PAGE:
The top three food items that most commonly end up in the bin are bread, bagged salad and fresh vegetables. And in Australia alone, 7.3 million tonnes of food is wasted each year. This wastage equals about 300kg per person or one in five bags of groceries.
Frustratingly, 53 per cent of that waste happens in our homes, hence why Jamie Oliver, an ambassador for Hotpoint, is supporting the brand’s Fresh Thinking For Forgotten Food campaign.
The idea is to encourage people to get to grips with leftovers, and realise their taste potential.
Here are some tricks and tips to cut food waste in your kitchen.
1. Think outside the (bread) box. Bread is one of the things we waste the most, but it can be used in so many ways; in bread pudding, bread sauce, in stuffing. Mr Oliver’s wife Jools loves pangritata – crispy breadcrumbs made using stale bread, flavoured with garlic and thyme, which Italians often use to top pasta, in place of cheese, which can be expensive.
2. Be patient with veg. A lot of vegies end up in the bin when they look past their best, but often, they’ve still got loads of flavour. “Working on a veg stall, you’d see the Brits come out in the morning to buy the fresh, firm tomatoes. But my boss, at the end of the day, would give the tomatoes away,” remembers Mr Oliver, “and you’d see the Portuguese, the Italians, the Greeks come out, because they’d know that by the end of the day, they were ripe.”
3. If in doubt, make pesto. “It’s so easy, so delicious, even my kids make it,” says Mr Oliver. It’s a great way to use up leftover herbs, and can be made with practically any nuts you have to hand.
4. Save every last bit of pasta. Don’t chuck out random little bits left in the bottom of a packet, add them all to one jar. “That’s my soup pasta jar for minestrone – it’s kind of beautiful.”
5. Freeze cheese. “My cheese drawer can be a bit random,” says Mr Oliver, “so once a week or so, I grate all those random bits and put them in the freezer together.” It makes for a great cheese medley to top mac and cheese or lasagne.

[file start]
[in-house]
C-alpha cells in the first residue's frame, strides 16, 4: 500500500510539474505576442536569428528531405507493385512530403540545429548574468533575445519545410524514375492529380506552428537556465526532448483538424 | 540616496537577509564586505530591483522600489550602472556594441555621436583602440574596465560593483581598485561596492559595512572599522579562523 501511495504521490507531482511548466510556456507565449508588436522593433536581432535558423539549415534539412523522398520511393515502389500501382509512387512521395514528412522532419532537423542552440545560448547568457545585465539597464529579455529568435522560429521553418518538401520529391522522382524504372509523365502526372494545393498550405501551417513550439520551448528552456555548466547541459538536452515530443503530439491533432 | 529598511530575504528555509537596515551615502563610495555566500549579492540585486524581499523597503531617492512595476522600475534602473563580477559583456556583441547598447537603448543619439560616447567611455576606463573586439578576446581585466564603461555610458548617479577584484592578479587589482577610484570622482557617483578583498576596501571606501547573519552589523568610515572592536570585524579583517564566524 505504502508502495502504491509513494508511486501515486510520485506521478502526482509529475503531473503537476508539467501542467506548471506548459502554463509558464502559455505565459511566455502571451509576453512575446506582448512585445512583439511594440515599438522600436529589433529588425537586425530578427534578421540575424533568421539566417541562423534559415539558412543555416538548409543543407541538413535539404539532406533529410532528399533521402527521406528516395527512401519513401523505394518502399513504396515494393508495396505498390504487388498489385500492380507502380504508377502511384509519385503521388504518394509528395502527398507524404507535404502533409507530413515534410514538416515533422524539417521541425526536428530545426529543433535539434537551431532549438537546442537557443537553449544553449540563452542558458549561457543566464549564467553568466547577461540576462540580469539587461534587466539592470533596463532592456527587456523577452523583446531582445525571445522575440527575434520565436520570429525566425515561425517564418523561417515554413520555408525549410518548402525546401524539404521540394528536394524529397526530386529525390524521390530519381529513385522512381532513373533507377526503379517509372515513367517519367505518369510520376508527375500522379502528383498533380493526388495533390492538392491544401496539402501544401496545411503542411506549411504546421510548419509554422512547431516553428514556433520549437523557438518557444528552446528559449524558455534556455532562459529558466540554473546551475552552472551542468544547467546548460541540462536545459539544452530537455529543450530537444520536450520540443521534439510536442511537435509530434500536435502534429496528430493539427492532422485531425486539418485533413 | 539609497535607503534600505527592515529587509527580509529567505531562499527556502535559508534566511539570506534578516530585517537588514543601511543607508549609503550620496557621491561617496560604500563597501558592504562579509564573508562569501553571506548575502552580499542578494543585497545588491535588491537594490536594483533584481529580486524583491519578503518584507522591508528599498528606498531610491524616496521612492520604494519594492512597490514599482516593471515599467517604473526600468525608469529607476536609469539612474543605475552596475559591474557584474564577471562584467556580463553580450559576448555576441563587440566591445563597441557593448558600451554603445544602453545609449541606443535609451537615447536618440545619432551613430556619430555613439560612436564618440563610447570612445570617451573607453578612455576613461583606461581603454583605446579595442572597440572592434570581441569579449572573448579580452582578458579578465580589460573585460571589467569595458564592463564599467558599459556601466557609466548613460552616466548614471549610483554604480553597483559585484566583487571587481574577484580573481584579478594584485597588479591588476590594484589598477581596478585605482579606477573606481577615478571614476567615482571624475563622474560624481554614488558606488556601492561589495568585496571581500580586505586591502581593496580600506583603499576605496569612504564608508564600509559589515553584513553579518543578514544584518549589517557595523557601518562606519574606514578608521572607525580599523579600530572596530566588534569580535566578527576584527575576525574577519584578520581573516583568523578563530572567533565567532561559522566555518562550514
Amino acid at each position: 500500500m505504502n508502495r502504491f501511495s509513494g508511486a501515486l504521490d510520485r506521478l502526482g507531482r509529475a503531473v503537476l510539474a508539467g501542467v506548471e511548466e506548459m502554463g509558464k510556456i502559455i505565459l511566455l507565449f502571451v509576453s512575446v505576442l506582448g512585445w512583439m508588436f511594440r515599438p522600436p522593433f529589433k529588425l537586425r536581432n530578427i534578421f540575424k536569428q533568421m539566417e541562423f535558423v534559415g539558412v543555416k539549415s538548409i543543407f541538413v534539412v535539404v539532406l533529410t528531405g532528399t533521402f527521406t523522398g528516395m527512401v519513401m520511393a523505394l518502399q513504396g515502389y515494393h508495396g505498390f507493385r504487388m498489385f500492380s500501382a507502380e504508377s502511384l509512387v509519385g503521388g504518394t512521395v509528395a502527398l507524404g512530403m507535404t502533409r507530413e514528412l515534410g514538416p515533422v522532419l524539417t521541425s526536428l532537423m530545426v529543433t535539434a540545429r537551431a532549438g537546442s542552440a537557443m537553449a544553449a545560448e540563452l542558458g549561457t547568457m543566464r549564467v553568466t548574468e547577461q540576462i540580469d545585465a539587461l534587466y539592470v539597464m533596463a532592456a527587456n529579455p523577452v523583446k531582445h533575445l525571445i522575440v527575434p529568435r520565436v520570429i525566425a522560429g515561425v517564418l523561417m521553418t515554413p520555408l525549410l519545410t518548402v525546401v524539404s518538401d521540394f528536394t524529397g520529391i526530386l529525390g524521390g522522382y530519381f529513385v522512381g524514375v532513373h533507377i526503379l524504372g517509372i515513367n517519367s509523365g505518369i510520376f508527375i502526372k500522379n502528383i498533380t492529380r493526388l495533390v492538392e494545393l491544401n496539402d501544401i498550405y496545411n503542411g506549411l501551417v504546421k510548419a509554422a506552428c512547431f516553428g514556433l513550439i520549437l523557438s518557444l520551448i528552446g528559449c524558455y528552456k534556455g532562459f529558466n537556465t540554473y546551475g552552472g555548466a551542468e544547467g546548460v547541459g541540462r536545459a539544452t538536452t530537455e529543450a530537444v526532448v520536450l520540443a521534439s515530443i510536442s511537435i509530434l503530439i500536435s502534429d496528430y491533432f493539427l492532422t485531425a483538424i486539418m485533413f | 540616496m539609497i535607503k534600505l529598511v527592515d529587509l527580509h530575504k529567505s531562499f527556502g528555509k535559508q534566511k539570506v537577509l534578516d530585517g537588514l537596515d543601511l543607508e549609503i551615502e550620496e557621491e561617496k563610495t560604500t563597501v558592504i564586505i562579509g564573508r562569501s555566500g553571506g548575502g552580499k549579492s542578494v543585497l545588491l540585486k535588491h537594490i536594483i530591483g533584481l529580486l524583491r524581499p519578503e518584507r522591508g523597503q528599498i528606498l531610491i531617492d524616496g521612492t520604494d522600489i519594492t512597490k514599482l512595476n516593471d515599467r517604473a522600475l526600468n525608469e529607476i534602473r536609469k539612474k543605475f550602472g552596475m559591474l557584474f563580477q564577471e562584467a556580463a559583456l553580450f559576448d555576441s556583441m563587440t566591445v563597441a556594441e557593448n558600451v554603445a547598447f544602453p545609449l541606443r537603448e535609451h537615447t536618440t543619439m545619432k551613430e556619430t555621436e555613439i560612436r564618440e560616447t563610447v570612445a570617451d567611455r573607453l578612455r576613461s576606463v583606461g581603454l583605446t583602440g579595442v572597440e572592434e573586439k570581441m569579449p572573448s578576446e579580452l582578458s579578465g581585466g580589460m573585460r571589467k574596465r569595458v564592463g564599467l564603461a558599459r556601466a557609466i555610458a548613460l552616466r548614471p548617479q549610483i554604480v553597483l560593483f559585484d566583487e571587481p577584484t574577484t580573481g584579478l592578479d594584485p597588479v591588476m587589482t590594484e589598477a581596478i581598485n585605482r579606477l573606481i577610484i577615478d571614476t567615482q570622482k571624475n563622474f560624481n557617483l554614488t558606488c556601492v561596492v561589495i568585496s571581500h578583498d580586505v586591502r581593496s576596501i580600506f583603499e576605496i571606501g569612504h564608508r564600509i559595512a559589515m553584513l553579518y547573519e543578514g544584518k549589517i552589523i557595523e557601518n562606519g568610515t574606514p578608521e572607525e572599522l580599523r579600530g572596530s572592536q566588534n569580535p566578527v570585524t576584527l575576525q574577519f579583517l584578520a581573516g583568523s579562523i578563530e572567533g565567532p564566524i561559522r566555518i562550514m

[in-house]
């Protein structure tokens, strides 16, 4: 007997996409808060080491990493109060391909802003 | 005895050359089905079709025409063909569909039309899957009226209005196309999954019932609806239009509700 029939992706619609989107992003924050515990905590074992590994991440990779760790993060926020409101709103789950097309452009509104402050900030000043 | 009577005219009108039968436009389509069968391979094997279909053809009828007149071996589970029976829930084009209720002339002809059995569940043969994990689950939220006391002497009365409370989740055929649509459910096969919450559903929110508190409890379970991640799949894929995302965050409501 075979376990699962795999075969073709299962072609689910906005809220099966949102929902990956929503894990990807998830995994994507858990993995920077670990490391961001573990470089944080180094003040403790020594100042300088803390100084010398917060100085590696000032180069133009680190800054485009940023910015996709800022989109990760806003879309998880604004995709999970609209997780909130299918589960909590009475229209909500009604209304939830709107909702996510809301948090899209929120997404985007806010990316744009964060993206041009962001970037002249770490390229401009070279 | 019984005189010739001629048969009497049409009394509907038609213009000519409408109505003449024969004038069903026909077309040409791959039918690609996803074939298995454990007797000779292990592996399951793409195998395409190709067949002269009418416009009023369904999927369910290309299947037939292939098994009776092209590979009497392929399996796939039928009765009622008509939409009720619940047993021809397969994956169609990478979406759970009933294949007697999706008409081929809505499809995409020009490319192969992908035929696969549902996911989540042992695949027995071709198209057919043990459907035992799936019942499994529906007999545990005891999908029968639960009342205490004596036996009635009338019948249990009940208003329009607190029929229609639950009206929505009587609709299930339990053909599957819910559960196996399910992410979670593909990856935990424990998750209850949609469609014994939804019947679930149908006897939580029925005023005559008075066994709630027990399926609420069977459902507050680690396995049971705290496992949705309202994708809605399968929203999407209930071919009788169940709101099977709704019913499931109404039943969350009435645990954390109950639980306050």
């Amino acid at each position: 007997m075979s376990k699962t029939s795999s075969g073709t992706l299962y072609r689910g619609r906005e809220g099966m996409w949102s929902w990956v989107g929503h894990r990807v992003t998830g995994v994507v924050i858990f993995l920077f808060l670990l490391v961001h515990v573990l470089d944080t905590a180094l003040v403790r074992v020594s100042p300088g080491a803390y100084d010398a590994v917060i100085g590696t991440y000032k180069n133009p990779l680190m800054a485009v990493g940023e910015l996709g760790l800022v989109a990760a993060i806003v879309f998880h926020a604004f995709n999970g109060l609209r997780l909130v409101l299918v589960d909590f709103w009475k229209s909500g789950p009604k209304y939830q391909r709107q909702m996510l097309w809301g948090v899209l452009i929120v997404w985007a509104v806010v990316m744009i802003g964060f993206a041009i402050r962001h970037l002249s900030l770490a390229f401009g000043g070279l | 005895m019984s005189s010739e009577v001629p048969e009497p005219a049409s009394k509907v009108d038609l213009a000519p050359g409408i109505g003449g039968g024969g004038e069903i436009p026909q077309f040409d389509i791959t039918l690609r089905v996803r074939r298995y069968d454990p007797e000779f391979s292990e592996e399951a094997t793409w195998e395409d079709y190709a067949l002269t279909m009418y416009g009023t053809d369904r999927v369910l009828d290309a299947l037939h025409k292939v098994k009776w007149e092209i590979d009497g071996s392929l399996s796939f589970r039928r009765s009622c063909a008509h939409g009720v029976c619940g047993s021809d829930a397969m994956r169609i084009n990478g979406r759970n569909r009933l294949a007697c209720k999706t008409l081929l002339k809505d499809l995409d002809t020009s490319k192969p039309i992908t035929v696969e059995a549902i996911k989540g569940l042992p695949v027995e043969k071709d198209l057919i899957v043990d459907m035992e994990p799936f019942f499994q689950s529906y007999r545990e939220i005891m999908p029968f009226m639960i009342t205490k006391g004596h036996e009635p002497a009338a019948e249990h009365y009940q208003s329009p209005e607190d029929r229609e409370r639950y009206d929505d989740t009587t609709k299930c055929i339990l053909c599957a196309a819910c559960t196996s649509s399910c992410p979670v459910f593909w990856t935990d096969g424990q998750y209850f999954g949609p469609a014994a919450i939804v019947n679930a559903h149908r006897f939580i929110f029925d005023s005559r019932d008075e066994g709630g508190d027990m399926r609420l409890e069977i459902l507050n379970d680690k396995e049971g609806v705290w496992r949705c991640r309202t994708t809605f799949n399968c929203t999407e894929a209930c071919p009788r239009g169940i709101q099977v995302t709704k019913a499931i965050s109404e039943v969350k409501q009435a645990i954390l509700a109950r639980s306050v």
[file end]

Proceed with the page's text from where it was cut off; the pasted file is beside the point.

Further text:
6. Make ice blocks. “Give a kid a brownie and 15 seconds later they want another one – same with cookies – but an ice block can keep a kid busy for 12 minutes! And they’re satisfying.” Mr Oliver is forever pouring leftover smoothie mix into plastic ice block moulds.
7. Freeze any herbs on the turn in ice cube trays, in oil, to then add to dishes while you’re cooking. “They’re little flavour bombs.”
8. Got a glut of chillies? “You can grate frozen chillies direct into the pan for a spice hit.”
9. Invest in Ziplock freezer bags: “You want your freezer working really hard.”
10. Repot supermarket herbs you’ve bought so that they can grow, to save splurging on bagged herbs. “Just divide them into separate plants and give them some fresh soil.”
11. Pickle and jar leftover veggies. Also, “pickling liquor can be reused, or even used in place of your usual vinegar when dressing salads”.
Which foods do you tend to waste the most? Why not share your tips for reducing food waste in the comments section below?
– With PA
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